Hazydave

The first funcamental flaw in many of these discussions is the presumption that it's the job of a college or university to teach a language. It really isn't.. that may be the premise of a two year technical school. But a proper college education is different... not to suggest all schools do it right. I went to CMU in the early 80s, but I hope things are not substantially different by year, or at Stanford, MIT, or othe top tier schools. Every science or engineering student took at least one course to get a working knowledge of the basics of programming. Back then, had your choice of FORTRAN or Pascal, certainly neither would be a top choice today. For those going on in computer science, the next class (15-211, I'm sure many CMUer out there have those numbers etched in their grey matter), later split into two covering the same matrial, wass pure computer science. FSMs, lambda calculus, no actual program writing until the final program. But after that class, you could prettty much get working with a new language in a day or so. The other thing about this program, at least back then.. the language used was just a tool, and the right one. I took 5 courses in psychology and AI, using mostly LISP. We used assembly in some of my hardware classes. My course on CAD used Pascal, compiler design let us use LISP or Pascal (sadly, no C available).. but the language didn't matter. And it never has.. i have written in well over 40 languages. If you have a CS degree, that should be a guarantee that "computer language" is just a few days exercise, not a semester's course, much less the focus of a degree. And particularly a proprietary language lke C#... unless that's Microsoft U you're attending.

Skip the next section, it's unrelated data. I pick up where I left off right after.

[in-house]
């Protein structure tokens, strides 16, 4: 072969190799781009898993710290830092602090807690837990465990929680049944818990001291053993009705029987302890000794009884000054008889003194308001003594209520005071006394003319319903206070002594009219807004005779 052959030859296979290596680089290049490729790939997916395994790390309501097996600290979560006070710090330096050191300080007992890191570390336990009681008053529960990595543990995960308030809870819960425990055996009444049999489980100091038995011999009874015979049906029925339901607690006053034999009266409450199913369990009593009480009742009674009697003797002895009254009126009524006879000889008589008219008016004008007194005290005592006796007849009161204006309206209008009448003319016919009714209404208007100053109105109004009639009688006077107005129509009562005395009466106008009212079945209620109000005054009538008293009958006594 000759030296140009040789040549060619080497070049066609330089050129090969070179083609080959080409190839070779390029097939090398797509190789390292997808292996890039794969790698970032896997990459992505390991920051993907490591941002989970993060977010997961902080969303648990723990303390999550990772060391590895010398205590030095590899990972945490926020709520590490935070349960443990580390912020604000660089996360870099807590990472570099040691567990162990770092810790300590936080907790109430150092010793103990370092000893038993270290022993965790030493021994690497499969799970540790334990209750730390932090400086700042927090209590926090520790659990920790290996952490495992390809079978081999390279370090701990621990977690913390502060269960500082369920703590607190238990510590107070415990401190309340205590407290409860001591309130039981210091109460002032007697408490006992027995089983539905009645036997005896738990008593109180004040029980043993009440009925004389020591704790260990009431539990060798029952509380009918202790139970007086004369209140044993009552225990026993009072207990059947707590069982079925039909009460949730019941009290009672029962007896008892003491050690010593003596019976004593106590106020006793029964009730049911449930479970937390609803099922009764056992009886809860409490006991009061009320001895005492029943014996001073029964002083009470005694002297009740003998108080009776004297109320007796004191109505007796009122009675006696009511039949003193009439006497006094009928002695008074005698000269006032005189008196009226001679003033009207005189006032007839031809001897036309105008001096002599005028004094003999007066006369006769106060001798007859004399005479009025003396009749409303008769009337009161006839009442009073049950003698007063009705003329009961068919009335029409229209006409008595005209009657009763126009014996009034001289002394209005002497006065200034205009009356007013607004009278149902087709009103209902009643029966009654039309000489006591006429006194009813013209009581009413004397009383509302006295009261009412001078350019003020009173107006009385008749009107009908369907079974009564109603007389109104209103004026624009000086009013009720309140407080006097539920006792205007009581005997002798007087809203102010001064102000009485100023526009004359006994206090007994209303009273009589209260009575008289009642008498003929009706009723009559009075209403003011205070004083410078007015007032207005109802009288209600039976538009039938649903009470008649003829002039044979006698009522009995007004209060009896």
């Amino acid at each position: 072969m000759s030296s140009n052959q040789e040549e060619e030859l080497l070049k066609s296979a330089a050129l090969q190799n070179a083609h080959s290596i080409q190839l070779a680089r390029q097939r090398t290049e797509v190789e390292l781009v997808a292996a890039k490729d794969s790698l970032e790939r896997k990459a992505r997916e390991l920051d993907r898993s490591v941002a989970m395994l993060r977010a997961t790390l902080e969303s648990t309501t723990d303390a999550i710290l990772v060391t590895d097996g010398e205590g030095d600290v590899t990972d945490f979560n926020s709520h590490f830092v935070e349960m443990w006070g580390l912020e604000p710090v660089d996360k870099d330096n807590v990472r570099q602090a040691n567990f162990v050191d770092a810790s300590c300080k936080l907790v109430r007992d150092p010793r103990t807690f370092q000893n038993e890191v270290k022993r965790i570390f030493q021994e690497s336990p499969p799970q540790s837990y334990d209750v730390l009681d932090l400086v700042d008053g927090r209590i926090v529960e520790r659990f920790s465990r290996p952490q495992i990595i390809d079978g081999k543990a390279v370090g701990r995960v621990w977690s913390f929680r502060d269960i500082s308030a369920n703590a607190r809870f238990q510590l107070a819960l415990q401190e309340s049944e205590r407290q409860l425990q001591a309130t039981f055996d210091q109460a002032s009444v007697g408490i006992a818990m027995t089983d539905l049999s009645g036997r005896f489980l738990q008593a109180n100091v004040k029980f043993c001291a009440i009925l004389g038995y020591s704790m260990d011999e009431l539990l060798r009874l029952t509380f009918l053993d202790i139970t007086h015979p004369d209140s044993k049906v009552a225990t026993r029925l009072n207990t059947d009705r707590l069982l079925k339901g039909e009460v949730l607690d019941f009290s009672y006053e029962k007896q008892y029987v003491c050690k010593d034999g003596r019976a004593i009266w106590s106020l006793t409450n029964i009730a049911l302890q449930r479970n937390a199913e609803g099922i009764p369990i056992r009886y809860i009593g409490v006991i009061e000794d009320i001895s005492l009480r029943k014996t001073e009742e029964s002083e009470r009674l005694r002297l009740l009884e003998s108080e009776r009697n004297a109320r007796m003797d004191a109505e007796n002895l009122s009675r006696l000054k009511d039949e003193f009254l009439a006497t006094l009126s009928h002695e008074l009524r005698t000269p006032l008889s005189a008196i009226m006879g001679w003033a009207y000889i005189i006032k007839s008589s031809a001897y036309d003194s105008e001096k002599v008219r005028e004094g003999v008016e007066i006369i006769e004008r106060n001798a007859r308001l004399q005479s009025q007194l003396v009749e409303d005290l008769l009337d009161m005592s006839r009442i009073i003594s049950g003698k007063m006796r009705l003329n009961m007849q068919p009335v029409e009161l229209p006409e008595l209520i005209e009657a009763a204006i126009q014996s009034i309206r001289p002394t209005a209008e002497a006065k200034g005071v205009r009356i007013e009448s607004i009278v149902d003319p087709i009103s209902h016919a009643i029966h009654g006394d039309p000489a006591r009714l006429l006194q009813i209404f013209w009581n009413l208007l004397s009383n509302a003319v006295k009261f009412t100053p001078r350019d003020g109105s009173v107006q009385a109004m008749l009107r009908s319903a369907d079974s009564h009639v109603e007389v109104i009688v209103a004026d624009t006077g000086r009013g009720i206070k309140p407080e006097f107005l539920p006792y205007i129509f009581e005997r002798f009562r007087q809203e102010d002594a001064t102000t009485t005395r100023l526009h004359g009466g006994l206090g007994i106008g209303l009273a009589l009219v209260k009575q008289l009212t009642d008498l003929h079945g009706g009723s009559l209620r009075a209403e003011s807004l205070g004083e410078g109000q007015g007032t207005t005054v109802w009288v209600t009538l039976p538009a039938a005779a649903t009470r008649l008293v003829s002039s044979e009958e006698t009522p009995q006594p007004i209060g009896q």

Mark Miller
Mark Miller

There's been a considerable narrowing of the technical skills that CS programs focus on. A lot of schools teach only C++ and Java, and it seems that the C++ courses, from what I've read from professors who teach it, take the "objects first" approach, which means that they try to avoid the C aspects and pointers as much as possible. They use references instead. Some schools have taken to only teaching Java through the whole program. When I took CS we got exposed to a bunch of different programming models. We had assembly, we had imperative languages (Pascal and C), and we got exposure to a bunch of "research languages," like Lisp, Smalltalk, and SML. That's all gone, though there are some holdouts who teach Scheme, and there's some receptivity to Python, depending on what major you go into. CS has split up somewhat into different disciplines. For example, at my alma mater you can major in what's called "HCI," which stands for "Human-Computer Interaction." At another school I've been reading about they have a Media Computation major, which focuses on programming to manipulate audio, video, graphics, etc. CS has branched out as well. Natural Science departments started teaching their students programming, primarily in Python, a few years ago. And schools of engineering have been teaching programming for as long as I can remember.

Tony Hopkinson
Tony Hopkinson

in the courses I did, and they were in pascal.... That's academia for you, I mean why bother with such esoteric considertions for a 10 line function that the eaxminer is only going to run once. Such issues go in the same bucket, as decent names and such. Shouldn't be allowed to teach it if you haven't done 5 - 10 years at the sharp end, which would give out of work IT people a job to go to as most of the academics couldn't even start to meet such a requirement.